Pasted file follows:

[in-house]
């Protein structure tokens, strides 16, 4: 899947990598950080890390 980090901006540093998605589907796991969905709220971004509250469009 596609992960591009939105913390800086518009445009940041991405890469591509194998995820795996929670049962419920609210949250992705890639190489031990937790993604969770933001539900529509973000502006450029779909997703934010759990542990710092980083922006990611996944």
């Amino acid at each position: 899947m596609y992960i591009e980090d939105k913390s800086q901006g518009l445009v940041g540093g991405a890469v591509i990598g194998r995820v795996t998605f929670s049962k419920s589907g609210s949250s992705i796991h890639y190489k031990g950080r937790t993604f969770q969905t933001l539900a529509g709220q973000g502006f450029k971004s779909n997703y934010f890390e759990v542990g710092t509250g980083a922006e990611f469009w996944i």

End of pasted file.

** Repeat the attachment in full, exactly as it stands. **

[in-house]
């Protein structure tokens, strides 16, 4: 899947990598950080890390 980090901006540093998605589907796991969905709220971004509250469009 596609992960591009939105913390800086518009445009940041991405890469591509194998995820795996929670049962419920609210949250992705890639190489031990937790993604969770933001539900529509973000502006450029779909997703934010759990542990710092980083922006990611996944």
């Amino acid at each position: 899947m596609y992960i591009e980090d939105k913390s800086q901006g518009l445009v940041g540093g991405a890469v591509i990598g194998r995820v795996t998605f929670s049962k419920s589907g609210s949250s992705i796991h890639y190489k031990g950080r937790t993604f969770q969905t933001l539900a529509g709220q973000g502006f450029k971004s779909n997703y934010f890390e759990v542990g710092t509250g980083a922006e990611f469009w996944i």